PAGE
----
Amid those moves, the Nationals inserted themselves into the trade that sent Wil Myers from the Rays to the Padres. Remarkably, Washington came away with the two best prospects to change hands in that deal, shortstop Trea Turner and righthander Joe Ross, in exchange for outfielder Steven Souza Jr., who will still be a rookie when he turns 26 in late April, and 19-year-old lefty Travis Ott. Souza, who trailed fellow rookie outfielder Michael Taylor on the Nationals' organizational depth chart, was expendable, and Ott was a 25th-round pick in 2013 who had made just three starts in a full-season league. Meanwhile, Turner, the 13th pick in last year's draft, could be the team's shortstop of the future; Ross, who turns 22 in May, will open the season in Double A.
The Nationals also flipped lefty Ross Detwiler, also heading into his walk year and effectively replaced in the bullpen by the late-season addition of Matt Thornton, to the Rangers for righty reliever Abel De Los Santos and second baseman Chris Bostick. Both of them are entering their age-22 seasons and should join Ross in Double A this year.
Unfinished business: Bullpen, cost certainty
With that rotation, the Nationals may not need as much from their bullpen as other teams. Still, losing Clippard and Rafael Soriano, who combined for 132 1/3 innings of a 2.65 ERA last year, and adding only Janssen, who comes with significant concerns, marks a significant step backward for a bullpen that was among the best in baseball during the regular season but proved plenty shaky in the postseason.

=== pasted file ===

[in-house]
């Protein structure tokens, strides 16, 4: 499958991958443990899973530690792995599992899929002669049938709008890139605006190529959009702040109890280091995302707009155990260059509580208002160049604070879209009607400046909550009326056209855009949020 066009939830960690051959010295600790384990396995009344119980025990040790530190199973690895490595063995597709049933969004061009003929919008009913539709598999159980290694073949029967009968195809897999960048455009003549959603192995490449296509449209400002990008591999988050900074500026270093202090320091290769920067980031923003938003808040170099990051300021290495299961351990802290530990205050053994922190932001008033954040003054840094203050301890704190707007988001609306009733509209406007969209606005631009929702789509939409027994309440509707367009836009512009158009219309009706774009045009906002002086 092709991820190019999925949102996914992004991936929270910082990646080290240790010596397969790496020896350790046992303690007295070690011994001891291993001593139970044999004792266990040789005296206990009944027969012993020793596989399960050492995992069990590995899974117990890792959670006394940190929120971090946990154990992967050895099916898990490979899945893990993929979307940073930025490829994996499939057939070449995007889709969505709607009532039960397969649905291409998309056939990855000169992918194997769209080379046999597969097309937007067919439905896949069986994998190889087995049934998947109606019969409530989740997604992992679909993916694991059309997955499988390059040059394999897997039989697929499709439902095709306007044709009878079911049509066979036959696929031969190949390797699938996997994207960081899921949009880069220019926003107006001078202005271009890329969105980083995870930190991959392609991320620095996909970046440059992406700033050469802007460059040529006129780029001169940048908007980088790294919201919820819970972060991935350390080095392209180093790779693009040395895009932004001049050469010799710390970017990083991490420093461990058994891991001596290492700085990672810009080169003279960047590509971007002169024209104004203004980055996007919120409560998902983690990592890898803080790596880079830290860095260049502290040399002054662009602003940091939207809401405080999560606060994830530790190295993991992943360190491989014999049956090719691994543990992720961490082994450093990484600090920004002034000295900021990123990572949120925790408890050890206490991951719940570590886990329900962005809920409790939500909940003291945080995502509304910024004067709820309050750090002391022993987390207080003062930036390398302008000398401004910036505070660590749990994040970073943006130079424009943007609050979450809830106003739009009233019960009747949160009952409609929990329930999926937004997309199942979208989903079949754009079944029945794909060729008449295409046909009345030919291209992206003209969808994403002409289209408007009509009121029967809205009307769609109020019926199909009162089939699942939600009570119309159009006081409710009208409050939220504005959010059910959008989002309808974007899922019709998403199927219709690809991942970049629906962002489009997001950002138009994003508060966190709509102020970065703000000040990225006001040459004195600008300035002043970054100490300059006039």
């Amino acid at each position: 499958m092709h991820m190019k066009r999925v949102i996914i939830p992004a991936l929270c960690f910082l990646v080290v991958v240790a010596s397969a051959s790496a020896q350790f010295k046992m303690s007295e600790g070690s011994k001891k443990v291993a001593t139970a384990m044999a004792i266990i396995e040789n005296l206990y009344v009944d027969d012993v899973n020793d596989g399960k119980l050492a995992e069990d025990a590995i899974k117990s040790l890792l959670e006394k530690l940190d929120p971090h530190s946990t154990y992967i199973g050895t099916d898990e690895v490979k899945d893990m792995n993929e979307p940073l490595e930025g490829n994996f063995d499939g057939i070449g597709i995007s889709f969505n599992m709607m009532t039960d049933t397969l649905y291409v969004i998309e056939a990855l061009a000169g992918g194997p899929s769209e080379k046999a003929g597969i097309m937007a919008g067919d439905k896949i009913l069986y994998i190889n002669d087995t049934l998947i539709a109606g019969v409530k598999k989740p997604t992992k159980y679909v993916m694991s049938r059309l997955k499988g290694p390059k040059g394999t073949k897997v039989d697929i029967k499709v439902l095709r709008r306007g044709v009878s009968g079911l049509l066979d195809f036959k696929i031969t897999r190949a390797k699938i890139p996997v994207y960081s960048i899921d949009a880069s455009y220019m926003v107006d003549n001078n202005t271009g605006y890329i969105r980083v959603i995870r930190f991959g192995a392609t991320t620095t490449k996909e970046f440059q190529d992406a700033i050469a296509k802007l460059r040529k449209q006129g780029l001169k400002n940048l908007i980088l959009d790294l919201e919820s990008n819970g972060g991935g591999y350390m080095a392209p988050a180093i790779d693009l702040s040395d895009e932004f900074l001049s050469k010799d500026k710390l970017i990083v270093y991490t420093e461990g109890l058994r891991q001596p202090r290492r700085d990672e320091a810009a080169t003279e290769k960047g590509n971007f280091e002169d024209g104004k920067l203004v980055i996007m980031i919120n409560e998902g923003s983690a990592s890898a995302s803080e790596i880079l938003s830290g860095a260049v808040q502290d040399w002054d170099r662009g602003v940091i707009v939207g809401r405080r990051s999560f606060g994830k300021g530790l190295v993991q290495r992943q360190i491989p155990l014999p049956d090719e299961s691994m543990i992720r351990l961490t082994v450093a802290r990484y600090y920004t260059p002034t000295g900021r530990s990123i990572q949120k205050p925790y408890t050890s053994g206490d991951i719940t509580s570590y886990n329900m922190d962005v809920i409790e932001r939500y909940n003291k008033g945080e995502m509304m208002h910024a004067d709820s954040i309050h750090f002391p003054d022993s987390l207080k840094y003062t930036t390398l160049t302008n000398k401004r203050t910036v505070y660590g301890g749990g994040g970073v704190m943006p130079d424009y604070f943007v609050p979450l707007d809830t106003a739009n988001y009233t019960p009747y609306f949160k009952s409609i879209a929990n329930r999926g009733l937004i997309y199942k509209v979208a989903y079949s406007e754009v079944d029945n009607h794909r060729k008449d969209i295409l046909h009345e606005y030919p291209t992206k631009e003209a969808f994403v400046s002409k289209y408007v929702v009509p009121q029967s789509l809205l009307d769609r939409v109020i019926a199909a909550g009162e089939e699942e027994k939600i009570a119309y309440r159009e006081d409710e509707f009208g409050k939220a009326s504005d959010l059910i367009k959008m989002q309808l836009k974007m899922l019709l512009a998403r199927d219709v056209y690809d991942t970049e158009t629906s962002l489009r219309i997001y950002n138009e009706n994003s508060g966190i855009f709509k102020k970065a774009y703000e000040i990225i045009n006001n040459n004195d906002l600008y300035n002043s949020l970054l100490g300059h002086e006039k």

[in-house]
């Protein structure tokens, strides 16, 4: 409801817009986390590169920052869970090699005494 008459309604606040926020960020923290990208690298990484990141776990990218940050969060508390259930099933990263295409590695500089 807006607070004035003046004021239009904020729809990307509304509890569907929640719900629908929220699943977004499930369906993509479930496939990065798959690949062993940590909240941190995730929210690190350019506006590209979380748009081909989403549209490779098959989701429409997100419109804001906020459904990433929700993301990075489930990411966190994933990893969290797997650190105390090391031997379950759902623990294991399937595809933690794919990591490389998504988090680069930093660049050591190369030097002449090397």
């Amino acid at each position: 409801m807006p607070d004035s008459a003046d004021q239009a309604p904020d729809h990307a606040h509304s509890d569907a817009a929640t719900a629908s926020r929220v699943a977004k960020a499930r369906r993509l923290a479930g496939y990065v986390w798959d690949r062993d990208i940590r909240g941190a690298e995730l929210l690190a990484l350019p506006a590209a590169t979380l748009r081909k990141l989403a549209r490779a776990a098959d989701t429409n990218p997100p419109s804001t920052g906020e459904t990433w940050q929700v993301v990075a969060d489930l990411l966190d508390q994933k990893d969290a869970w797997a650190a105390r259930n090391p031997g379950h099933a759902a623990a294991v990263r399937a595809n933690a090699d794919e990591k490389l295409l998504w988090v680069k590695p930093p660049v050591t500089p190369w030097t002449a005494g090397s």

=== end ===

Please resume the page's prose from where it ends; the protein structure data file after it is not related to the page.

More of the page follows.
Meanwhile, one of the Nationals' primary tasks this offseason was to sort out the financial issues stemming from an impending rash of free agents and key arbitration-eligibles. Of the players on the roster last fall due to hit free agency this fall — a group that included Zimmermann, Fister, Clippard, shortstop Ian Desmond and centerfielder Denard Span — the Nationals have traded only Clippard and extended no one. Taylor looks like the heir apparent to Span in center, and the acquisitions of Turner and Escobar suggest the Nationals will let Desmond go, as well. Signing Scherzer, meanwhile, suggests Fister won't be brought back, either.
Still, the Nats have to sort out if they can afford both, one, or none of Zimmermann and Strasburg long-term, particularly now that they have Scherzer's contract on the books for the next 14 years. There's also the matter of Bryce Harper, who signed a two-year, $7.5 million extension in December prompted by a dispute over his arbitration eligibility and is due for a potentially significant arbitration payday after 2016.
Preliminary grade: A-
The potential impact of adding Scherzer to what was already an outstanding rotation is so significant that it's difficult to give much weight to the Nationals' other moves here. It's difficult not to see Washington as the best team in baseball heading into the season with that rotation in place, but the Nats also did well in bringing in potentially helpful prospects in the Souza and Detwiler deals, particularly in middle infielders Turner and Bostick. There's also plenty of room for optimism about Zimmerman replacing LaRoche and Escobar upgrading second base. The bullpen, however, could be a problem, and the step backward there combined with the lack of a long-term deal for any of the team's incumbent stars slaps a minus on the grade.